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Childhood Days - A Filmmaker Tells Of Childhood And Cinema

March 28, 2012 | Comments: 0 | Views: 128

In the immense Hall Of Fame of filmmakers of the last century, India has found its rightful place with the outstanding achievements of Satyajit Ray. An enthusiastic filmmaker, writer of short stories and artist rolled into one, Ray is considered by many as the country's greatest contribution to the field of motion pictures. His influence as a storyteller and craftsman has been marked on today's great living legends like Martin Scorsese and Francis Ford Coppola.

There are many, who also revere Ray as an extraordinary writer of compelling tales of suspense and adventure, tales which went on to be filmed as well. Thanks to publishing biggie Penguin and the efforts of its former head David Davidar, many of the original stories featuring Ray's iconic detective were successfully translated into many languages and went on to be successful as books. However, fortunately, even his memoirs have persisted as they have been translated and compiled together into slim, entertaining volumes.

'Childhood Days' is one such volume of autobiographical pieces coming straight from the pen and pad of the filmmaker himself. Edited and translated by his very wife Bijoya Ray, it is an entertaining and highly readable collection of vignettes of both childhood and filmmaking. In real sense, this is not a single book but two books rolled into one. One shows us an insight into Ray's innocuous and lively childhood and the other takes us to the world of making films.

Ray writes of his simple childhood experiences. These vignettes are packed mostly with Ray's humorous and simplistic introductions to his relatives and family members. He narrates how he enjoyed time with a grand-uncle who was known for enlarging small photographs. He also admits how small inventions like a 'Magic Lantern' or a view of the streets through the slits in windows gave him inspiration to learn the art of photography. Rolled into are delightful recollections of studies and sports at school and enchanting holidays as well.

The second part of the book sees Ray nostalgically recalling some mishaps and adventures that had occurred in shooting some of his memorable films. He describes how he had a tough time with a dog on the set of one of his most celebrated films and how a train gave him problems in the midst of the desert in Rajasthan. He tells of his pursuits, of how he often went on long quests to find locations for scenes. These make up for some rather compelling stuff.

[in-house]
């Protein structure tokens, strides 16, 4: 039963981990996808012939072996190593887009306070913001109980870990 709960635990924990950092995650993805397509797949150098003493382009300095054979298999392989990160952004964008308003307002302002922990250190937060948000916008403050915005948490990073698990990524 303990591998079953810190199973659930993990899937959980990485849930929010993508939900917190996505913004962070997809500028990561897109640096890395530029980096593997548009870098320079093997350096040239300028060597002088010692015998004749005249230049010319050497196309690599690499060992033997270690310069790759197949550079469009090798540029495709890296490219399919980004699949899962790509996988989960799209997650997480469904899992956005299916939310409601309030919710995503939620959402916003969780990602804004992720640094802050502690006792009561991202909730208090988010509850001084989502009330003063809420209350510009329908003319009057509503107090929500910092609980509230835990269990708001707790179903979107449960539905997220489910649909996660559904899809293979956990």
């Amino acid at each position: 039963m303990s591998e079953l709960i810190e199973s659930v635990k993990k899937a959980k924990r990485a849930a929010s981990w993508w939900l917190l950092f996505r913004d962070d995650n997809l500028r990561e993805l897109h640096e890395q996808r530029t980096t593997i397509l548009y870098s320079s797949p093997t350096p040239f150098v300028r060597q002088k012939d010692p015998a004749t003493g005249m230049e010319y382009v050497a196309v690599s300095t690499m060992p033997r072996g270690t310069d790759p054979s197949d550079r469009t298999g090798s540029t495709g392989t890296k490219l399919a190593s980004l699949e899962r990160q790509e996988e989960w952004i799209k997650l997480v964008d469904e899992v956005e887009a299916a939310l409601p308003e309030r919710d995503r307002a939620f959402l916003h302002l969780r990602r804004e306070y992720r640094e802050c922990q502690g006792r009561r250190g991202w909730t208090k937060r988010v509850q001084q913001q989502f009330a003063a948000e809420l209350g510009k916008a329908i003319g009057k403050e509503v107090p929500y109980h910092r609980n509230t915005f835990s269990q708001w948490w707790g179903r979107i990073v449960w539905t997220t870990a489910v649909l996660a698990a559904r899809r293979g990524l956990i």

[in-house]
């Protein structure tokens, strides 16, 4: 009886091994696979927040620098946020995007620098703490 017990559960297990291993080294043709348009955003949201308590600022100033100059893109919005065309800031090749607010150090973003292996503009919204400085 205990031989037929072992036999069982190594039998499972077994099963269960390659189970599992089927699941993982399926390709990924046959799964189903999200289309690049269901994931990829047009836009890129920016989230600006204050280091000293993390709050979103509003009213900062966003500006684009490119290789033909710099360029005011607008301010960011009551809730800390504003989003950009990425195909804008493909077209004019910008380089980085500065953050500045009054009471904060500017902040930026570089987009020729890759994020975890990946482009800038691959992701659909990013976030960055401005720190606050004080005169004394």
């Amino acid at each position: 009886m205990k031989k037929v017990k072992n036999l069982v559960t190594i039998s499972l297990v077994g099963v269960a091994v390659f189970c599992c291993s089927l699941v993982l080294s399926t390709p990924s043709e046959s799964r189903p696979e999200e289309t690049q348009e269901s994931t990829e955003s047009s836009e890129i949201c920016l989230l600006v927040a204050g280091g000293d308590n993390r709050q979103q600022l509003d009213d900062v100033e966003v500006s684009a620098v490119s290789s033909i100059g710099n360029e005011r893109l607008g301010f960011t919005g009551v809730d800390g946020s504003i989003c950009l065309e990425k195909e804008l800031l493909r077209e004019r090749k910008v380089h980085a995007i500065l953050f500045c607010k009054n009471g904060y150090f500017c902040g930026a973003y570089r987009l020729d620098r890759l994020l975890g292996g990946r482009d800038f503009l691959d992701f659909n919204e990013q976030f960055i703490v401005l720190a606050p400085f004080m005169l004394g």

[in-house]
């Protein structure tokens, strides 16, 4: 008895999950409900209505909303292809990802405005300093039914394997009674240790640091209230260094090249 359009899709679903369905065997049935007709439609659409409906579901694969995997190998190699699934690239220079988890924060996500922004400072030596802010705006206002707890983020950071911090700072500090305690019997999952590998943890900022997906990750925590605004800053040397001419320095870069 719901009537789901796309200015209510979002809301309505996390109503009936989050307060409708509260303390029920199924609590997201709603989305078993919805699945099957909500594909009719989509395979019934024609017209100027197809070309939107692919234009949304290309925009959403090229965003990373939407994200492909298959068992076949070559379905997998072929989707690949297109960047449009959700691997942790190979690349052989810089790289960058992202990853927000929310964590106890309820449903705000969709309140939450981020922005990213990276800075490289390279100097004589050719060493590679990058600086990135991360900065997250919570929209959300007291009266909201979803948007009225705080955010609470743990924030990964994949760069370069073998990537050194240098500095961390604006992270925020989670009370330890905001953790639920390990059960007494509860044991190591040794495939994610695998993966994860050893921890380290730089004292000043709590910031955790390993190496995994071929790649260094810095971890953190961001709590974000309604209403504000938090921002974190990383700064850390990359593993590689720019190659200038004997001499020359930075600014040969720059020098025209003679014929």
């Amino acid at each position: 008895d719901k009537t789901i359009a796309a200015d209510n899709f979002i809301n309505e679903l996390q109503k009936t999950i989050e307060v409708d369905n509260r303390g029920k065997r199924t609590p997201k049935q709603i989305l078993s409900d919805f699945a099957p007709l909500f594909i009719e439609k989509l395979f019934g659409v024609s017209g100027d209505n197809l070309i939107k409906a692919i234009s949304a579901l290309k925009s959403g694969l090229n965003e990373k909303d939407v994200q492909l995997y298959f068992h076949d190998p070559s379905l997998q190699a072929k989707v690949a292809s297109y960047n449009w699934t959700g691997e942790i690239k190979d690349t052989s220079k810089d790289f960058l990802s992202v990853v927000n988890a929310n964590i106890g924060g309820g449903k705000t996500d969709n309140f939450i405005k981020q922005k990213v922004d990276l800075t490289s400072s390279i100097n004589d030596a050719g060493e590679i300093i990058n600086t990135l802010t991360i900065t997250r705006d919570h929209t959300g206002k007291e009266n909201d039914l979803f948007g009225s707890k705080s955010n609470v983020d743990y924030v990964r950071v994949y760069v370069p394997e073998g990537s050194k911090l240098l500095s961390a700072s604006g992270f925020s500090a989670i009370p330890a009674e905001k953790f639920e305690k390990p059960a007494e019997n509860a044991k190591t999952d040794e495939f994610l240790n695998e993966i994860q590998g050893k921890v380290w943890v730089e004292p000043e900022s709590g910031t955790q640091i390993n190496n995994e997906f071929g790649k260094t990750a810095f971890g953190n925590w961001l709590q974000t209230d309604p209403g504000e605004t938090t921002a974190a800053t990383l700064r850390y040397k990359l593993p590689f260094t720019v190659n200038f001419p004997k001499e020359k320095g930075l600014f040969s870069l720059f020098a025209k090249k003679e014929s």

Through these memorable vignettes, we learn much about Ray. His unassuming and congenial attitude to life is ever-present, marking his stories with sincerity and humor. He does not shy from telling his bare beginnings. Ray had a great enthusiasm for travel and culture. Both his holidays and location-hunting trips took him on whirlwind trips to deserts, snowfields, mirages, ancient forts, monuments and other special spots. He learns a lot about these places and tells of them in his memoirs.

Most importantly, we can make out Ray, the artist and dedicated visionary in these stories. Here is the account of a filmmaker who would go to great heights to achieve perfection and continuity in his films. He would also visualize scenes with an artistic flair and would undertake a lot of risk and effort to shoot them on his own. For instance, he would board a heated up coal tender in a railway engine to shoot the smoke with the railway tracks in full view!

With simple, elegant language and packed with humor and emotion, these stories are a must-read for everyone, who wants to know Ray in another light.

Source: EzineArticles
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